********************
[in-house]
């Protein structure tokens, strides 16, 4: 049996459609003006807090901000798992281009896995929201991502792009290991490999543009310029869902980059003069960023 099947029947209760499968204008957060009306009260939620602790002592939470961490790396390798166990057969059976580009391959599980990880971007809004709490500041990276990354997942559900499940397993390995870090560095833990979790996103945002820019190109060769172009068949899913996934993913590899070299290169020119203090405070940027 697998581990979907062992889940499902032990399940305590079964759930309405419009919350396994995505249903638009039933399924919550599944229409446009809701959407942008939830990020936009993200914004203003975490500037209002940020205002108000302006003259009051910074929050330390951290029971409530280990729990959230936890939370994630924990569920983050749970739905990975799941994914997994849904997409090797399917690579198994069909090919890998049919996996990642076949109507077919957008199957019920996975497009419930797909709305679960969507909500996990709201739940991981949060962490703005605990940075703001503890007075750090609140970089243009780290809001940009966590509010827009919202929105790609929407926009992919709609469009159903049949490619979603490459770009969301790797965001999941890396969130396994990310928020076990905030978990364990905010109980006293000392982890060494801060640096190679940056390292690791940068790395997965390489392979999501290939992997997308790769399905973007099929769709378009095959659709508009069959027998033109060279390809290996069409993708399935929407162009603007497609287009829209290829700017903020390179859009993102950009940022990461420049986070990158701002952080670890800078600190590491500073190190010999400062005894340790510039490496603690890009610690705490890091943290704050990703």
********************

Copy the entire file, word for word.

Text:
[in-house]
């Protein structure tokens, strides 16, 4: 049996459609003006807090901000798992281009896995929201991502792009290991490999543009310029869902980059003069960023 099947029947209760499968204008957060009306009260939620602790002592939470961490790396390798166990057969059976580009391959599980990880971007809004709490500041990276990354997942559900499940397993390995870090560095833990979790996103945002820019190109060769172009068949899913996934993913590899070299290169020119203090405070940027 697998581990979907062992889940499902032990399940305590079964759930309405419009919350396994995505249903638009039933399924919550599944229409446009809701959407942008939830990020936009993200914004203003975490500037209002940020205002108000302006003259009051910074929050330390951290029971409530280990729990959230936890939370994630924990569920983050749970739905990975799941994914997994849904997409090797399917690579198994069909090919890998049919996996990642076949109507077919957008199957019920996975497009419930797909709305679960969507909500996990709201739940991981949060962490703005605990940075703001503890007075750090609140970089243009780290809001940009966590509010827009919202929105790609929407926009992919709609469009159903049949490619979603490459770009969301790797965001999941890396969130396994990310928020076990905030978990364990905010109980006293000392982890060494801060640096190679940056390292690791940068790395997965390489392979999501290939992997997308790769399905973007099929769709378009095959659709508009069959027998033109060279390809290996069409993708399935929407162009603007497609287009829209290829700017903020390179859009993102950009940022990461420049986070990158701002952080670890800078600190590491500073190190010999400062005894340790510039490496603690890009610690705490890091943290704050990703």